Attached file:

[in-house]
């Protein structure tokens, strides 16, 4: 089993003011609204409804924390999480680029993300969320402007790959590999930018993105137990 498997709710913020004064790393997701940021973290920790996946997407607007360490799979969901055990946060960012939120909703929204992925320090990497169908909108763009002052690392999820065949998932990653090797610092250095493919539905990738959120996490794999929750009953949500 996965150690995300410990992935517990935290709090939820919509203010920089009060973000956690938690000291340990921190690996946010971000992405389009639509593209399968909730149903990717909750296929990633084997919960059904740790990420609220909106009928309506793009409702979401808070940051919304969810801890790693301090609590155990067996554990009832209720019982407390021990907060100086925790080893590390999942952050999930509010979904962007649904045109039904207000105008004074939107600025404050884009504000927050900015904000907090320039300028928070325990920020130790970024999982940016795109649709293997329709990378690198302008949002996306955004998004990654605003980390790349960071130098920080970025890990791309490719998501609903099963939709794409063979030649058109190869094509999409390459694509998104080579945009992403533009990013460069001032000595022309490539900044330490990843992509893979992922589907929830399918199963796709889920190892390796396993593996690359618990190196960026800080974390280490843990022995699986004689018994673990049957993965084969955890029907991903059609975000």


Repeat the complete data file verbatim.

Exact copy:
[in-house]
């Protein structure tokens, strides 16, 4: 089993003011609204409804924390999480680029993300969320402007790959590999930018993105137990 498997709710913020004064790393997701940021973290920790996946997407607007360490799979969901055990946060960012939120909703929204992925320090990497169908909108763009002052690392999820065949998932990653090797610092250095493919539905990738959120996490794999929750009953949500 996965150690995300410990992935517990935290709090939820919509203010920089009060973000956690938690000291340990921190690996946010971000992405389009639509593209399968909730149903990717909750296929990633084997919960059904740790990420609220909106009928309506793009409702979401808070940051919304969810801890790693301090609590155990067996554990009832209720019982407390021990907060100086925790080893590390999942952050999930509010979904962007649904045109039904207000105008004074939107600025404050884009504000927050900015904000907090320039300028928070325990920020130790970024999982940016795109649709293997329709990378690198302008949002996306955004998004990654605003980390790349960071130098920080970025890990791309490719998501609903099963939709794409063979030649058109190869094509999409390459694509998104080579945009992403533009990013460069001032000595022309490539900044330490990843992509893979992922589907929830399918199963796709889920190892390796396993593996690359618990190196960026800080974390280490843990022995699986004689018994673990049957993965084969955890029907991903059609975000």